Reclamation: Sally Hemings, Thomas Jefferson, and a Descendant's Search for Her Family's Lasting Legacy
“Gayle Jessup White writes a candid and personal memoir that includes finding the legacy of President Thomas Jefferson and the author’s racial self-identity in the process.”
Gayle Jessup White writes a candid and personal memoir that includes finding the legacy of ancestor President Thomas Jefferson and the author’s racial self-identity in the process. Reclamation: Sally Hemings, Thomas Jefferson, and a Descendant’s Search for Her Family’s Lasting Legacy, however, is not a history of Thomas Jefferson and his relationship to Sally Hemings although other books are available on that history.
With an upbringing as a middle class Washingtonian African American, White had a journey of discovery. “What mattered most in our household, Catholicism, character, and tradition” not race and racial discrimination. “No one explained to me that I was Black” or why that mattered in the 1960s. White did not really know of the 1963 March on Washington or the race riots across the country in the summer of 1967.
Reclamation is no pity party. “Born into a family of adult and all older teens,” White was “feeling like luckiest little girl, in the best family, in the best city, and the best country in the world.” The author’s coming of age resembles that of millions of other average Americans in her time, regardless of race, with good and bad times of such a family.
The Jessups and the Greens succeeded but the author’s parents “were not part of the city’s Black elite.” Although they did attend college and traveled the world for fun and work. The author’s father bragged “with apparent pride that no one in his [Jessup] family ever served tables or waited on other people.” White would discover an ancestor Sally Robinson with descendants of “doctors, lawyers, educators, husbands and wives, fathers and mothers.”
Family tensions brought the author’s father close and revealed previously unheard stories of his “nightmarish childhood.” Tragedies of his upbringing opened a gateway to so much more. White would remark in an interview for The Root that “I’ve often thought that it was the senselessness and pain of that loss that compelled me to learn more.” “Dad was as straightforward and honest as any man I have ever known” but so tight-lipped “that sometimes you had to read between the lines.” He could not remember his mother’s name.
Virginia Robinson, “Aunt Peachie,” a family legend “with a penchant for telling tales,” had told the author’s much older sister that they descended from Thomas Jefferson. White began her journey to Jefferson and his Monticello home with the Washington race riots of 1968 near her school and the author’s growing fondness for American history. Inspired by the television adaptation of Roots, White remembered that family story in college as she studied history and finally set out to learn the facts.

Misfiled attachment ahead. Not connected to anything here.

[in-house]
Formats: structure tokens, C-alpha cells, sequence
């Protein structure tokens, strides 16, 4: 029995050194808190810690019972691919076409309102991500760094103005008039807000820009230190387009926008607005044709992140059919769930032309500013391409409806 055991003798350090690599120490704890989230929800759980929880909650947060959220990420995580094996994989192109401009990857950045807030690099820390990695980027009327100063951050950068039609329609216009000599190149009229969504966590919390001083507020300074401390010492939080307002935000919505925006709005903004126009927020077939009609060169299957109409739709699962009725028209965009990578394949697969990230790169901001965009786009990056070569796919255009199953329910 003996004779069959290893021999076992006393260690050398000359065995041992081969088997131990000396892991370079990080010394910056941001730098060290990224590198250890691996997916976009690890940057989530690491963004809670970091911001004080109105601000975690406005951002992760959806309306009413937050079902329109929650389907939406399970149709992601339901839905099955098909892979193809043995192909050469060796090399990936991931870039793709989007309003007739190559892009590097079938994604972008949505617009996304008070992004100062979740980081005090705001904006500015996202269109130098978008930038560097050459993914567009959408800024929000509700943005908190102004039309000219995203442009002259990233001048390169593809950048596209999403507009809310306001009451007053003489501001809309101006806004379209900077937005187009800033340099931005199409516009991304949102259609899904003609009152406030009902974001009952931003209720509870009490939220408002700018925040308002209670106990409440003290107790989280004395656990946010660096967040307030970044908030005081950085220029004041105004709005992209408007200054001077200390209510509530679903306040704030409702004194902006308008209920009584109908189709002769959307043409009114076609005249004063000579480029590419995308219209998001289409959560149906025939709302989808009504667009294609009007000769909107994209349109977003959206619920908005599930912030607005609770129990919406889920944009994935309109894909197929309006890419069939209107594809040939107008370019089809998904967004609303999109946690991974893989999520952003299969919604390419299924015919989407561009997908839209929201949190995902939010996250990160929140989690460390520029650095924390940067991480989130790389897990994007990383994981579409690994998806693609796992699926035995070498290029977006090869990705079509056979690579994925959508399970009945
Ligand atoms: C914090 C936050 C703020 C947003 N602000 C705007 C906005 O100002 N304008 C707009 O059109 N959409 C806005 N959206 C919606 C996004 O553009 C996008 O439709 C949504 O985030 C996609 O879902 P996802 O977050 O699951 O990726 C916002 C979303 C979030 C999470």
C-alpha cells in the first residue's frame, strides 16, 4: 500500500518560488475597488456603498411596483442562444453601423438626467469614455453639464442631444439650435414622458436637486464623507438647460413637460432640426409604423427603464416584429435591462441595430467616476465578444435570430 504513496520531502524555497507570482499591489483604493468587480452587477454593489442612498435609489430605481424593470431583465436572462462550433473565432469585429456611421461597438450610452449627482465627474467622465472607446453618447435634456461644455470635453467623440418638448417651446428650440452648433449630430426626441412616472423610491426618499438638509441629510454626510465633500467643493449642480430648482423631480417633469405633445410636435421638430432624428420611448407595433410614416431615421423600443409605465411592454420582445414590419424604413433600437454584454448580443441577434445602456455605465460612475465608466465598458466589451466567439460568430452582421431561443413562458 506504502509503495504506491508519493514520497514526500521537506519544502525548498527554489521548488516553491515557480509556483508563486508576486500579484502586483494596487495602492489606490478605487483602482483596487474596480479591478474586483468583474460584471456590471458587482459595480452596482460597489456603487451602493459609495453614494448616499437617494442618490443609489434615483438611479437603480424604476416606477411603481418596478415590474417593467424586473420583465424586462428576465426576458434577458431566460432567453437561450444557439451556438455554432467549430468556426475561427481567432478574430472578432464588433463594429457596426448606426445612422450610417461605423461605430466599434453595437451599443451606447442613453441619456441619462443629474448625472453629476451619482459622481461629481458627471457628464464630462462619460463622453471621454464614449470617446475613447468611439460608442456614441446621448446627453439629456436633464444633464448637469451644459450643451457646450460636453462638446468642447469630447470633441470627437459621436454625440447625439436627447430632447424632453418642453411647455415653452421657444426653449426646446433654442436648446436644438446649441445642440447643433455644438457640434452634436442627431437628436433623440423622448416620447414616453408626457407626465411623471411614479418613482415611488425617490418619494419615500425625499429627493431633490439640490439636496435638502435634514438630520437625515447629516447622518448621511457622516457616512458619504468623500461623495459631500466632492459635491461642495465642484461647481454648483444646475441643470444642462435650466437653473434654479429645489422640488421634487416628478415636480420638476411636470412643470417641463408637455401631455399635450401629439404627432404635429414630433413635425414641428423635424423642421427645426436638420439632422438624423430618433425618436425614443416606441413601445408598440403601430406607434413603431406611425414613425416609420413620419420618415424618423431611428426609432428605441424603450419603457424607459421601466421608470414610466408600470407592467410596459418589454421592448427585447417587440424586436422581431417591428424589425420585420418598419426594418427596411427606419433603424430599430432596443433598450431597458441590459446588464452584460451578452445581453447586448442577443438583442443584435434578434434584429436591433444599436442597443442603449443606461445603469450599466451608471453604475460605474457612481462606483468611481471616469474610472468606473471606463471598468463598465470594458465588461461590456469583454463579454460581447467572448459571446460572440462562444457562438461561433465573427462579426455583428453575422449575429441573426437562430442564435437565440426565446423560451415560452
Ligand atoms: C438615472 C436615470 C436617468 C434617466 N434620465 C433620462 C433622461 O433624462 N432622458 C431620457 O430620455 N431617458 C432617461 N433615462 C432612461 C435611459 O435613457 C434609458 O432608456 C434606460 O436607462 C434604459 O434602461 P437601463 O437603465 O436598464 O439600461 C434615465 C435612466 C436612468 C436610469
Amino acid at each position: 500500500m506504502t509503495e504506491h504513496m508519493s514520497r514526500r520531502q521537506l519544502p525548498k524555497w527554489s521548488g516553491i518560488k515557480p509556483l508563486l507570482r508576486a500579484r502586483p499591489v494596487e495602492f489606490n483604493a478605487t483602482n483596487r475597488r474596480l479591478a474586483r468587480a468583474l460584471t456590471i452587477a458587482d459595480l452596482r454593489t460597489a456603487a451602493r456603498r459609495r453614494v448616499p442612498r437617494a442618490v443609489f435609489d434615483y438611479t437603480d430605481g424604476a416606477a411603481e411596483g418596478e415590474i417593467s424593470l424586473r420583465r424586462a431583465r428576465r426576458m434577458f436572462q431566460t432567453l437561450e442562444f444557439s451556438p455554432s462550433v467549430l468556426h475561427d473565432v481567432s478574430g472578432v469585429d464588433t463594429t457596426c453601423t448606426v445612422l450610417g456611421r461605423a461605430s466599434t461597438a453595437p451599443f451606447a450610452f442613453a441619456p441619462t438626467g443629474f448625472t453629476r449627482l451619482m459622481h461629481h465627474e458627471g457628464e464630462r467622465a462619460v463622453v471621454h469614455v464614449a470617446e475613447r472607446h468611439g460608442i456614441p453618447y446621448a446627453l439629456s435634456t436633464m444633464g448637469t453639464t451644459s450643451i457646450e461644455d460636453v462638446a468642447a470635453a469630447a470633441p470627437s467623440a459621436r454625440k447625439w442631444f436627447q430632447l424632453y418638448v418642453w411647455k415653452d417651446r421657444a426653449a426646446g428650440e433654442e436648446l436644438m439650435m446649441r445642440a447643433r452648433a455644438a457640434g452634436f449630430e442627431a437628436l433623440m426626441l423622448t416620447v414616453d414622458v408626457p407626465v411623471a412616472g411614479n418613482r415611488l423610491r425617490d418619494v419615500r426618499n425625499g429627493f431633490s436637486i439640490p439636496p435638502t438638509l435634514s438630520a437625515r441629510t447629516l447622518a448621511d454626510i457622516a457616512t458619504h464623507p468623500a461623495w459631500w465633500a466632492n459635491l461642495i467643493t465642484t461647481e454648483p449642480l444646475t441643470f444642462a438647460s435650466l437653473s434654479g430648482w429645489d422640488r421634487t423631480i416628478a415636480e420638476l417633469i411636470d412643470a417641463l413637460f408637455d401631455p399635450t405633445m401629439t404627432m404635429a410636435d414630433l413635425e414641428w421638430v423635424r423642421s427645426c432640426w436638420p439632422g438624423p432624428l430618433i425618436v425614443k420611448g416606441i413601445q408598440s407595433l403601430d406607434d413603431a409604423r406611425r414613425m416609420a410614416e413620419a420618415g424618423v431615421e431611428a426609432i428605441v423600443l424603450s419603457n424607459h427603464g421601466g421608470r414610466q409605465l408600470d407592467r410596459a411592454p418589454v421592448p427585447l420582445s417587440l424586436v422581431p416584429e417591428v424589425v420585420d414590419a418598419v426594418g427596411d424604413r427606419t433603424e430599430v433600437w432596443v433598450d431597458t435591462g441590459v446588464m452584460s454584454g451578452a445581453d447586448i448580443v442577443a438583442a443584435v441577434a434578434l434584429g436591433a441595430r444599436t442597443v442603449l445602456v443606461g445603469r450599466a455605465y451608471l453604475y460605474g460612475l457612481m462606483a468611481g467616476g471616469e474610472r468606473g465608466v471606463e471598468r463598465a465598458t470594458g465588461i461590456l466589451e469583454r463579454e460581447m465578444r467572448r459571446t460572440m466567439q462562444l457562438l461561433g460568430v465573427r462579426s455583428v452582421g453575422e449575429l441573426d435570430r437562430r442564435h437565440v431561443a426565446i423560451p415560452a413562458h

The author’s subsequent research brought out family secrets, a lost inheritance, and a relative who denied her Black race. Finding this lost history, however, only came in fits and starts over several years, with a 20-year gap when the author entered journalism, finished college at Northwestern University, worked in television in Georgia, married, and moved back to Washington.
White made the classic mistake of starting with suppositions and a thesis before gathering facts but rightly started the research with oldest family members and what they had of the family’s physical history and stories. “Like most African Americans, oral history is . . . the primary source for deep family roots.”
The author visited Monticello and was directed to Lucia Stanton, Senior Historian with the Thomas Jefferson Foundation and a researcher on the enslaved persons of Jefferson’s plantation. This expert steered White through the complexities of censuses, death certificates, given names, and much more to piece together the possibilities. White reached out to possible cousins and found a white descendent from the same line.
DNA tests of the author became an episode of a television program with Dr. Henry Lewis Gates Jr. and the subject of newspaper stories. Ironically, Gayle Jessup White surely does descend from Thomas Jefferson through Jefferson’s great great grandson Moncure Robinson Taylor and his relationship with Rachel Robinson but not from Sally Hemings!
White, however, would be a biological cousin to Hemings through Thomas Jefferson’s wife. Also, the author is possibly related through Sally Hemming’s brother Peter.
The author received a fellowship from the Thomas Jefferson Foundation to do further research. Ironically, white uncovered a letter where her ancestor Martha Jefferson Randolph had her biological first cousin enslaved Sally Robinson beaten. They are both White’s ancestors.
White writes a highly readable memoir of a life that many readers can relate to. Reclamation also tells of her search for the facts behind a family story. The book is interesting and inspiring as both. Today, the author works as the public relations and community engagement officer at Monticello—the home of White’s ancestors!